Hannibal senior Kaleb Greening shared a special moment with his father after advancing to the state wrestling championships for the first time.
Raw emotions were on full display as Kaleb Greening closed out the final seconds of a win to secure his entry into the Class 3 state wrestling championships.
This moment was a long time in the making.
The Hannibal senior fell one match short of qualifying for the state meet last season, a chip on his shoulder he has used for motivation the 12 months since.
This time, Greening would not be denied.
The seasoned wrestler earned a 10-5 decision over Wentzville-Liberty's Trentin Helton in the semifinals of the Class 3 District 2 Tournament on Saturday to punch his ticket to the state tournament. The top four grapplers in each weight class advanced.
Greening followed that by winning a 6-1 decision over Fort Zumwalt South's Christian Null in the 145-pound district championship, avenging a loss earlier in the season for the 100th victory of his career.
Greening will be one of eight Hannibal wrestlers competing at Mizzou Arena in the state tournament that begins Thursday.
“It feels good,” Greening said. “This is a long time coming. I've been training for this for a long time, and I finally got there. It just feels really good.”
Looking on from the edge of the mats was perhaps the most influential person who helped Greening complete his mission of reaching state.
That individual was none other than his father, Derek, a former Hannibal standout who has been head coach of the Pirates the past 12 seasons.
After the semifinal win, Kaleb and Derek celebrated the special moment together inside Korf Gymnasium with an embrace neither are likely to ever forget.
“I stood up and was just like, 'Yeah!' And my dad was doing the same thing, so I ran over and hugged him,” Kaleb said. “This has been one of my goals for a long time and I haven't made it. This was my last chance, so I had to do it this year.”
Derek mentioned he didn't even let himself think Kaleb would advance to state until the last five seconds of the semifinal. The referee counted the fifth second for three near fall points, which put the senior ahead by five.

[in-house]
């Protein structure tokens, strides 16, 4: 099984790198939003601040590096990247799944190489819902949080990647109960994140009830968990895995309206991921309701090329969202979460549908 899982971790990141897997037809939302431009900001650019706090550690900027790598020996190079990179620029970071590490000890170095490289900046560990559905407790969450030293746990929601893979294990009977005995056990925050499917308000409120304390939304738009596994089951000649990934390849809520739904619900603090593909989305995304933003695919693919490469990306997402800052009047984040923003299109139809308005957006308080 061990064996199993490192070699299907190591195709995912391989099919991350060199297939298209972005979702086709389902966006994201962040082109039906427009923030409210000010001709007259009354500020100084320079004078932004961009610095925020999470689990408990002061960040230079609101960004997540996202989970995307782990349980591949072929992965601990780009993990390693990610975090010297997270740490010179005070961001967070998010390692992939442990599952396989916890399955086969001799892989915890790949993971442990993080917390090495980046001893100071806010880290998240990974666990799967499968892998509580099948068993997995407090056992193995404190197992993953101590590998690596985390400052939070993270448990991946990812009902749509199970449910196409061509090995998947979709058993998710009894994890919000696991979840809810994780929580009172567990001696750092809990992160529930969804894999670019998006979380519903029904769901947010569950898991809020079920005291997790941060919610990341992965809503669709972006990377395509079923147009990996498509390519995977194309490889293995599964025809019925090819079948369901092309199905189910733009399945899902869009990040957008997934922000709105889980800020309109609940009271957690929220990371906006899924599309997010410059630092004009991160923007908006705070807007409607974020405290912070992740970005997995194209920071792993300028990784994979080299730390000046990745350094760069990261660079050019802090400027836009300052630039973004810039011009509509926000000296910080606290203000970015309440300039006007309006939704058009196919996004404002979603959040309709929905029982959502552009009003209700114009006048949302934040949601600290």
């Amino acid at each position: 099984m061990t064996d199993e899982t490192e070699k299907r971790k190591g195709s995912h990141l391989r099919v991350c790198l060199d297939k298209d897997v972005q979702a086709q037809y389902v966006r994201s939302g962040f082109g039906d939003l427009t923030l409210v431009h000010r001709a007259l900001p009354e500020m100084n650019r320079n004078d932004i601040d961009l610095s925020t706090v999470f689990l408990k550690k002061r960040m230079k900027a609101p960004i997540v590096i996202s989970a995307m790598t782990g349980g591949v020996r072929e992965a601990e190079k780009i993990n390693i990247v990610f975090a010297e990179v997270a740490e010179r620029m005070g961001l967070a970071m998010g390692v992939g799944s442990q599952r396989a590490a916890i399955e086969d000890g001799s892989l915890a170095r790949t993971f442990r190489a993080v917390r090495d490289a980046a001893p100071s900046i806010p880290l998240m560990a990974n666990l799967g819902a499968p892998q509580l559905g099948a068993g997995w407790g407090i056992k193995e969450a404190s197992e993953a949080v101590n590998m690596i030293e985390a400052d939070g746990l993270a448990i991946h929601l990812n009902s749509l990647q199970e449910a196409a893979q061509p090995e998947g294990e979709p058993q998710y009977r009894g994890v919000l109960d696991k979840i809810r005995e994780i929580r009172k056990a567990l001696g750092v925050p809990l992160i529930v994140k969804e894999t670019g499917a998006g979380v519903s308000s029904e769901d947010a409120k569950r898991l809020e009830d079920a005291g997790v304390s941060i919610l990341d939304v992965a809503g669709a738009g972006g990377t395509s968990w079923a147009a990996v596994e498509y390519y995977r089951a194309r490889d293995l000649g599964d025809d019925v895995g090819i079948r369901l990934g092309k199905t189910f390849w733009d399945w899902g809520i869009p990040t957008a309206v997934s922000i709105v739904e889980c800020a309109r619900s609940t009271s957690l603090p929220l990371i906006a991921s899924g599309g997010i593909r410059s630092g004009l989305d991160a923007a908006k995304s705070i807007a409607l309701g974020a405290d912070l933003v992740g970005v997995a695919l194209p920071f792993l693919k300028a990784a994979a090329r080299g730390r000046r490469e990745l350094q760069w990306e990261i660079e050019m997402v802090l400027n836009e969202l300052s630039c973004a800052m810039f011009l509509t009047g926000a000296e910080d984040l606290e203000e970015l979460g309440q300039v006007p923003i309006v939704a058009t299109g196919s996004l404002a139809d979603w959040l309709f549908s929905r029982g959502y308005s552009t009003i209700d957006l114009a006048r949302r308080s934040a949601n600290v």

“That's when I thought, 'He's got it! He's got it!'” Derek recalled. “Last year, those last few seconds were terrible, hard to watch. But this time, it's hard to explain what I felt. Pride and joy. Kaleb has worked so hard and never missed a summer, a spring, a fall or a winter practice. Of course I don't let him miss, but he wouldn't miss anyways.”
“All those early mornings and late nights, they definitely paid off,” Kaleb added.
Entering the district title match Saturday afternoon, Derek gave Kaleb a pep talk — one that came from the heart as both a father and a coach.
The way Kaleb dominated his first three matches of the weekend, Derek knew his son had what it would take to win the bracket.
“I could just kind of tell that Kaleb didn't believe he could win (the title match), but then he went out there and did the couple things we talked about and realized, 'I can do this,' and you could just see his confidence growing,” Derek said.
With a district championship in tow, Kaleb brings a 34-15 record into the state tournament and will face Jack Teague of McDonald County in the first round.
When Kaleb competes on the mats in Columbia this week, he will remember both the exhilarating highs and devastating lows of his high school career.
How even the worst of moments — such as his late mistakes that cost him a trip to state last year — were part of his journey to reach this grand stage.
“State is going to be a lot different,” Kaleb said. “Everybody is going to be good down there and there won't be a person that's bad. But I've just got to wrestle my hardest. I've learned not to underestimate anybody and to just go out there and wrestle my best.
"And whatever happens, happens.”